Artist Linda MacNeil’s innovative use of glass to create elegant, wearable jewelry provides a unique opportunity for the Museum of Glass to present its first jewelry exhibition. MacNeil has been a pioneer in both the studio jewelry and studio glass movements since the 1970s. It was during that decade that MacNeil began fashioning a body of work that combines glass and nonprecious metals—more recently augmenting them with precious materials—to make exquisite adornments.
MacNeil’s sophisticated statements over more than 40 years have ranged from playful, often surrealistic pronouncements to formal compositions that sometimes reference fine jewelry from the great international houses of the 20th century. What unites all of MacNeil’s work is her passion for making and a concern for materiality that results in her pushing to the limits the inherent characteristics of the glass—its transparency, opacity, and reflective and refractive qualities. When juxtaposed with metalwork that is elegant, restrained, symmetrically arranged and often visually understated, the glass rivals precious gems and evokes jewelry and metal-smithing from ancient times through the art deco period to the present.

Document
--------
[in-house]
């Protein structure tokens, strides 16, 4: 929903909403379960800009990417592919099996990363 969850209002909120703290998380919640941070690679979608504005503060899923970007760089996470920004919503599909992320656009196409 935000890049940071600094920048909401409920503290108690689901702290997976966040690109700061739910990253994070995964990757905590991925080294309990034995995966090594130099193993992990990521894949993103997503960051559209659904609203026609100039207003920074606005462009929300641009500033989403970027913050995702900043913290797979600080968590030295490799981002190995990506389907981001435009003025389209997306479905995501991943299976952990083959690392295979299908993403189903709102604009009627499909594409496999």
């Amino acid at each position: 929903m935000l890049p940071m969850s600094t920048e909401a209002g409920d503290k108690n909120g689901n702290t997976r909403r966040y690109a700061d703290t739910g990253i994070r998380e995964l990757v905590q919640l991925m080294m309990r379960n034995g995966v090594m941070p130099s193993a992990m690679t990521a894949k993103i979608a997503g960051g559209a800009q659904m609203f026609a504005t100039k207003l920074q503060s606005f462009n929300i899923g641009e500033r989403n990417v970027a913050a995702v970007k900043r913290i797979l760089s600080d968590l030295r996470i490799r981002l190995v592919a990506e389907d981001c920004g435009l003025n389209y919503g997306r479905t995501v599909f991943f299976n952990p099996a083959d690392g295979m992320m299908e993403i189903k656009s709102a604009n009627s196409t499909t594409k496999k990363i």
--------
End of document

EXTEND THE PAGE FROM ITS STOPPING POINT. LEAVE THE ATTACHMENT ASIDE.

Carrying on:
To date, MacNeil has created more than 700 necklaces, brooches and earrings. This retrospective exhibition and accompanying monograph, organized by guest curator Davira S. Taragin, is the first to explore in depth MacNeil’s work and her contribution to late 20th- and 21st-century American jewelry. The monograph covers MacNeil’s biography and discusses the development of her aesthetic and influences. Noted jewelry historian Ursula Ilse-Neuman contextualizes MacNeil’s contribution in the international art jewelry movement and in the use of glass in jewelry over the centuries.
The exhibition and monograph fully recognize for the first time Linda MacNeil’s significant contribution to contemporary glass and jewelry, says Taragin. “The scholarly examination of the development of this innovative jeweler’s stunning aesthetic and her position within the history of jewelry and adornment enhances the fields of both glass and jewelry.”
Linda MacNeil: Jewels of Glass is on display at the Museum of Glass until October 1, 2017.
IN COLLABORATION WITH THE MUSEUM OF GLASS
For additional information:
Museum of Glass
1801 Dock St, Tacoma
253.284.4750 | 866.4museum